Since Loblaw announced it would be giving out $25 gift cards in response to its role in a bread price-fixing scheme, Canadian charities have reported a surge of people looking to donate them.
The Greater Vancouver Food Bank (GVFB) says their organization and its sister groups are more than happy to accept the cards, but says would-be donors can actually triple their assistance by not donating the cards.
That’s because when they get the cards, food banks are forced to buy food at retail stores, rather than through their bulk wholesale suppliers, explained GVFB CEO Aart Schuurman Hess.
“When we receive gift cards, we have to do our shopping in the store and pay with those gift cards, and pay retail prices,” Schuurman Hess told CKNW’s Jill Bennett Show.
“To give you a perfect example, when we buy apples straight from the farm, we pay between 25 and 30 cents a pound. When we have to to go to the store, that amount is much higher. That’s where the buying power comes in.”
Schuurmann Hess says food banks prefers cash donations, because they can take that money and buy in bulk from local farmers and large suppliers — transforming every donated dollar into $3 worth of food.
Turning the cards to cash to power-up donations
Schuurmann Hess says the charity will still gladly accept the cards, but he recommends would-be donors take another approach instead: use the card at the store to buy yourself $25 worth of food, then make a $25 cash donation to the food bank.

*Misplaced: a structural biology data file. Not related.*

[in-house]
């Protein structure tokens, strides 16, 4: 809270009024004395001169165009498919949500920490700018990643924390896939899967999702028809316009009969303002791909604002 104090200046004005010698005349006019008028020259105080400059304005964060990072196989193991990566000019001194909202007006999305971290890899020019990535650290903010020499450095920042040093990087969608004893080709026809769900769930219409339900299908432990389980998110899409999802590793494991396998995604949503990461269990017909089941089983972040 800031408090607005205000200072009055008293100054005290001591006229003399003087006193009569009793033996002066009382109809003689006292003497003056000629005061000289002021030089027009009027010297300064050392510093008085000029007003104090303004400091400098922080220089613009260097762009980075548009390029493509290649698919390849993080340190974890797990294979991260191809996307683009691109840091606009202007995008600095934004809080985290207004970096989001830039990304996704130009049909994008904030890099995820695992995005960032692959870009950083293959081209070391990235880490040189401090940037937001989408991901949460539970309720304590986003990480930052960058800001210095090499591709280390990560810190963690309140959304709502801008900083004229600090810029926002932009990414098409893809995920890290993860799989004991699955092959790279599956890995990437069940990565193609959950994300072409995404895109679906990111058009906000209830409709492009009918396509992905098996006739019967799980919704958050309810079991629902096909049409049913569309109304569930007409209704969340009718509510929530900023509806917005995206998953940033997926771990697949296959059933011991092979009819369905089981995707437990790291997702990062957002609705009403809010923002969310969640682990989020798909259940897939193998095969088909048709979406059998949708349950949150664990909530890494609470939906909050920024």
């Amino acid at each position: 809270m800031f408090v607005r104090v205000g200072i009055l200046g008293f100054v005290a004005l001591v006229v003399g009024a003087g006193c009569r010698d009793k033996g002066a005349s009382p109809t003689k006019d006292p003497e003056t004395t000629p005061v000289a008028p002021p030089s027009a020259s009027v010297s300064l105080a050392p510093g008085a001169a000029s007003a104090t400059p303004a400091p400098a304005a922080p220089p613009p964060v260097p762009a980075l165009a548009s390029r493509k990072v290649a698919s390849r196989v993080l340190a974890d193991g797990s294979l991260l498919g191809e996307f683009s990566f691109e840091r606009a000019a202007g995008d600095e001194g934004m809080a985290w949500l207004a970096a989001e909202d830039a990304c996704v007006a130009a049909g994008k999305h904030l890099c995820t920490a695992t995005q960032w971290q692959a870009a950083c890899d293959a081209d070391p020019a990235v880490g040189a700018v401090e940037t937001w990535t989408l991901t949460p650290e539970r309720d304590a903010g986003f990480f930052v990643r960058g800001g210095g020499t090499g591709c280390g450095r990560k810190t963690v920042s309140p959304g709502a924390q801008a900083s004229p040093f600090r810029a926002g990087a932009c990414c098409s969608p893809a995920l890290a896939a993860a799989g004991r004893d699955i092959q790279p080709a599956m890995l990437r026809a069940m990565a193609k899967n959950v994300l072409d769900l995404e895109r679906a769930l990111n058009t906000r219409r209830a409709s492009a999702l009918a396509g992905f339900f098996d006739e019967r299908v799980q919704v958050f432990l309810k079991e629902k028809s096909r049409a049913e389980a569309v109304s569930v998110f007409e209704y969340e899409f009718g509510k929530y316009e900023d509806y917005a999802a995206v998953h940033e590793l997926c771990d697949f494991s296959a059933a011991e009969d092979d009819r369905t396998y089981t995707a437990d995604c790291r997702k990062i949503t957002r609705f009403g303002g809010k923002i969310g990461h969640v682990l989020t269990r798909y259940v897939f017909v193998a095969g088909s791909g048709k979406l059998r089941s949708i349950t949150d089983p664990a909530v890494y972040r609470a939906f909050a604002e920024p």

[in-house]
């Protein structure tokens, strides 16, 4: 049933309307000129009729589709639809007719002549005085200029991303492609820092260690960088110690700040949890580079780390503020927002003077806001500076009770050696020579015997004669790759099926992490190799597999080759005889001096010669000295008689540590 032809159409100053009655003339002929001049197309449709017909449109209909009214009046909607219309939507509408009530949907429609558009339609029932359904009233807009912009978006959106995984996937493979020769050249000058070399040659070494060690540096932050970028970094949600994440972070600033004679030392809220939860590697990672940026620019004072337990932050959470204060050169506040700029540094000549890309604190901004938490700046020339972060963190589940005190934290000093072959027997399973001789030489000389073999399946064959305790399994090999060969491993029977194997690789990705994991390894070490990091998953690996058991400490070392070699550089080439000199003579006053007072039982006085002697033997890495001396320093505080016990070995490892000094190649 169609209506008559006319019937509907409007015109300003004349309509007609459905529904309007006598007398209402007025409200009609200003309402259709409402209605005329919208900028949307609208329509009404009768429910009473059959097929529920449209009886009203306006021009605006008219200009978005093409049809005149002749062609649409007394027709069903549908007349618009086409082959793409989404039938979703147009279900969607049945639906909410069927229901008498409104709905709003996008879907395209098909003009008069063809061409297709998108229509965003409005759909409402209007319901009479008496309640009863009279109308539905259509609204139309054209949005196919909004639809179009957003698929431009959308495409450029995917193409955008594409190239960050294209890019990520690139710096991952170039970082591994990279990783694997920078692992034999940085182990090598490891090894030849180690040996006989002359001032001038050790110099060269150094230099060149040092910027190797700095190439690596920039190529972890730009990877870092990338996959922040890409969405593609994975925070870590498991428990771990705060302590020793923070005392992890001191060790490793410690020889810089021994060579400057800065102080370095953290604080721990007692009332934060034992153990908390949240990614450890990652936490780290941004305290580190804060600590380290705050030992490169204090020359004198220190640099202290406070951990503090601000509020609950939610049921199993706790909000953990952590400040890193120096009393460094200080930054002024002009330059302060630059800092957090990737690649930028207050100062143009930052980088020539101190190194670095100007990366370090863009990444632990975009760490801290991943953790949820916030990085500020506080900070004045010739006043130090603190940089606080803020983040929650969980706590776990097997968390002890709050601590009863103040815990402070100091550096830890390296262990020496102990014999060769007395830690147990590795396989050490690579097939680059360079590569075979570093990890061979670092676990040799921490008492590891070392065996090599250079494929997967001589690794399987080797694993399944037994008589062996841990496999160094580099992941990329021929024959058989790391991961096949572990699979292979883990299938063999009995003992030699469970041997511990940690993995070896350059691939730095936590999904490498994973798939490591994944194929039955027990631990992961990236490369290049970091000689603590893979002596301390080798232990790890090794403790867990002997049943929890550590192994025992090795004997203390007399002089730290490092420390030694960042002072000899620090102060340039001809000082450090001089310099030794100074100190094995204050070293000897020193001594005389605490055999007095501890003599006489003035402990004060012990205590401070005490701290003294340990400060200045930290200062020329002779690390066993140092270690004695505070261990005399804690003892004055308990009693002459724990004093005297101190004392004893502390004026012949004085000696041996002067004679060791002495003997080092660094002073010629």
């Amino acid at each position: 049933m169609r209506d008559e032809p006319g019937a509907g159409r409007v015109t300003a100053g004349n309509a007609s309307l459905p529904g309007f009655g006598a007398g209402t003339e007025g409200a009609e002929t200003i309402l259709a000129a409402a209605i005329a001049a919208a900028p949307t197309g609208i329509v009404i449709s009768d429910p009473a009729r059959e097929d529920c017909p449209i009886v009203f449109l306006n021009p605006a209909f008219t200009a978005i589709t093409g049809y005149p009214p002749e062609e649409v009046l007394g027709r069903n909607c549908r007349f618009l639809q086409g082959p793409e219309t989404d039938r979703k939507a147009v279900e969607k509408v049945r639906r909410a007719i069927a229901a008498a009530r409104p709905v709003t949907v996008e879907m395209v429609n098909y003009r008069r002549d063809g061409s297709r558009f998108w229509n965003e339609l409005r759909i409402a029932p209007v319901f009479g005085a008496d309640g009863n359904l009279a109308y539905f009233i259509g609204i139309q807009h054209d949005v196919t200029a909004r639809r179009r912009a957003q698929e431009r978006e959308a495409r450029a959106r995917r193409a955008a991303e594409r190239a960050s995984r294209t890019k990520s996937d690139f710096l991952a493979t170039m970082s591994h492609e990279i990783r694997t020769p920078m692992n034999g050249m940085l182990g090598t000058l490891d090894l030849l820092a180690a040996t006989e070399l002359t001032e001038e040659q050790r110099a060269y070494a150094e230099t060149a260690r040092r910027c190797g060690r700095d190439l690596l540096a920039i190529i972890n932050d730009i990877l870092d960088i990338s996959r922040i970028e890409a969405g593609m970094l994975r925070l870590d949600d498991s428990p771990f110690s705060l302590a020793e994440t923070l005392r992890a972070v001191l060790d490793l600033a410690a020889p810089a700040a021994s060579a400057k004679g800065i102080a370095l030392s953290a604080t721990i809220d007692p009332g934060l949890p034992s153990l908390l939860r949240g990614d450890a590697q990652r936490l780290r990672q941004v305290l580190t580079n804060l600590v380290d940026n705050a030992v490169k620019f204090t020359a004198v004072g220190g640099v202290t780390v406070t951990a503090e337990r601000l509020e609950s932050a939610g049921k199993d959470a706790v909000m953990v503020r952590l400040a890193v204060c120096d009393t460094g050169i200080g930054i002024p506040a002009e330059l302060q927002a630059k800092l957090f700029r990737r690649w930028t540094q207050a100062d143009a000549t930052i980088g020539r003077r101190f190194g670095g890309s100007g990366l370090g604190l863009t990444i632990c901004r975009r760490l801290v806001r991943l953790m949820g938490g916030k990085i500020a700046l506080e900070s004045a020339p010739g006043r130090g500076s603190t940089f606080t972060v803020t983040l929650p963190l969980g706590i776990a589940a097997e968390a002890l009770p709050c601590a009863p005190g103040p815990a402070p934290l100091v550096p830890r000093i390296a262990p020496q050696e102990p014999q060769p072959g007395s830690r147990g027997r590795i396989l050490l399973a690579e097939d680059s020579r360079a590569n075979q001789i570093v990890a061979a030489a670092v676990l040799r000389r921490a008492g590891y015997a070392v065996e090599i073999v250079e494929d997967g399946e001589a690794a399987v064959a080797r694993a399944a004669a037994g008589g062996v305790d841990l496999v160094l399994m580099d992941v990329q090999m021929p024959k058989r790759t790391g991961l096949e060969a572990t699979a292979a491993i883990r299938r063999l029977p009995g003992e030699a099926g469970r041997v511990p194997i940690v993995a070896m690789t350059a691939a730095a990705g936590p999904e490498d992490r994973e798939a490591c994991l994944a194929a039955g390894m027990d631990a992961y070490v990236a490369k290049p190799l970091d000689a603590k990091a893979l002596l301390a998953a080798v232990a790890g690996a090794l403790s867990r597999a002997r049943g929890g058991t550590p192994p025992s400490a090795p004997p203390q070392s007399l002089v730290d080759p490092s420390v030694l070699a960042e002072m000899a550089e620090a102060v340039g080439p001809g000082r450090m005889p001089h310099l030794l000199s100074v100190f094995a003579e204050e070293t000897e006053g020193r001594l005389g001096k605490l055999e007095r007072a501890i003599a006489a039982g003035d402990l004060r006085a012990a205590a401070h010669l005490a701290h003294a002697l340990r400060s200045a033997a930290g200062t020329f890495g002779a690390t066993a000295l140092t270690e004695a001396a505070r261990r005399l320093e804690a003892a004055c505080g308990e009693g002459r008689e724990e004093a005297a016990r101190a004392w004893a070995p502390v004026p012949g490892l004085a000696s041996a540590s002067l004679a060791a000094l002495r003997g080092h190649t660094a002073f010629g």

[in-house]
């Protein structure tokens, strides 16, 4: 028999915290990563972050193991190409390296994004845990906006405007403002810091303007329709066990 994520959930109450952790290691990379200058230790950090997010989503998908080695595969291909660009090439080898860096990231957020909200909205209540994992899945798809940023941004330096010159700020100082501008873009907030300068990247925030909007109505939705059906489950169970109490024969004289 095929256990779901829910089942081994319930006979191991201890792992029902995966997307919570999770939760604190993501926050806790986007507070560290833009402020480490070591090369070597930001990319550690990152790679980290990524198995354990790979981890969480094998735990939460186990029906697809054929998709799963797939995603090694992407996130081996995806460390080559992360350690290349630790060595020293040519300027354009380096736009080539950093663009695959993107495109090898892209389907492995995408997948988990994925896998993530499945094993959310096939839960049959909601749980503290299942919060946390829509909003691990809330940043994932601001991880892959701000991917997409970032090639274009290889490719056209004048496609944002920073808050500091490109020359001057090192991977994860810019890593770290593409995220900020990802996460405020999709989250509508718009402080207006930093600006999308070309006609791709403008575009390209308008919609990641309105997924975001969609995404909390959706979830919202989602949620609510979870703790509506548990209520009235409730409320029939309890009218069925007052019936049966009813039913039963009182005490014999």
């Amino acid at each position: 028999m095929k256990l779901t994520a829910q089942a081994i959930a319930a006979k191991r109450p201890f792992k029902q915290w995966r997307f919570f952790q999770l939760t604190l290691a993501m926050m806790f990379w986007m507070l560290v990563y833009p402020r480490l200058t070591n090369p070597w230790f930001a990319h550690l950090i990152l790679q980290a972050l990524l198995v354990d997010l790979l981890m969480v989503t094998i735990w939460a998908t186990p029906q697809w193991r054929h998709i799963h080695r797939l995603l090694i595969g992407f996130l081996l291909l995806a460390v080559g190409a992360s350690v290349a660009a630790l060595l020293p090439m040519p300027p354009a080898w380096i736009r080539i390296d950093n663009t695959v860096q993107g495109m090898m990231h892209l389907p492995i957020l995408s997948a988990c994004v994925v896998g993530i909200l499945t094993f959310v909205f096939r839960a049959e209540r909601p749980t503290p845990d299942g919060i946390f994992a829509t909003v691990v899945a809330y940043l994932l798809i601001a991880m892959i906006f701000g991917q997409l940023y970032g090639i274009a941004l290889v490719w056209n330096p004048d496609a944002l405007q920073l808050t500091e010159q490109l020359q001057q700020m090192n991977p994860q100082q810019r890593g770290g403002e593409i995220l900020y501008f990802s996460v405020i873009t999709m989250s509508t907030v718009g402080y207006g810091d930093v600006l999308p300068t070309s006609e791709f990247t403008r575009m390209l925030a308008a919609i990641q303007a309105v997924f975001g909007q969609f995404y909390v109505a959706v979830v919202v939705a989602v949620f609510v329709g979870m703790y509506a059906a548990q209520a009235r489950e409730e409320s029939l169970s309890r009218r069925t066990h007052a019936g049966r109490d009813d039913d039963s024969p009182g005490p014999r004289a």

WATCH: Should you sign up for Loblaw’s $25 gift card?
A cash donation will also get you a charitable donation tax receipt — something you’ll miss out on if you just give the card.
Schuurmann Hess says the GVFB, which serves about 27,000 people a week in Vancouver, Burnaby, New Westminster and the North Shore, is also educating its members on how to apply for the gift cards themselves.
Loblaw began accepting registrations for the $25 gift cards in January, after admitting its part in an industry-wide bread price-fixing arrangement.
To qualify for a gift card, you must not be a minor and must declare you bought certain packaged bread products at eligible banner stores in Canada before March 1, 2015.
You can register for one of the cards here. Registration closes May 8.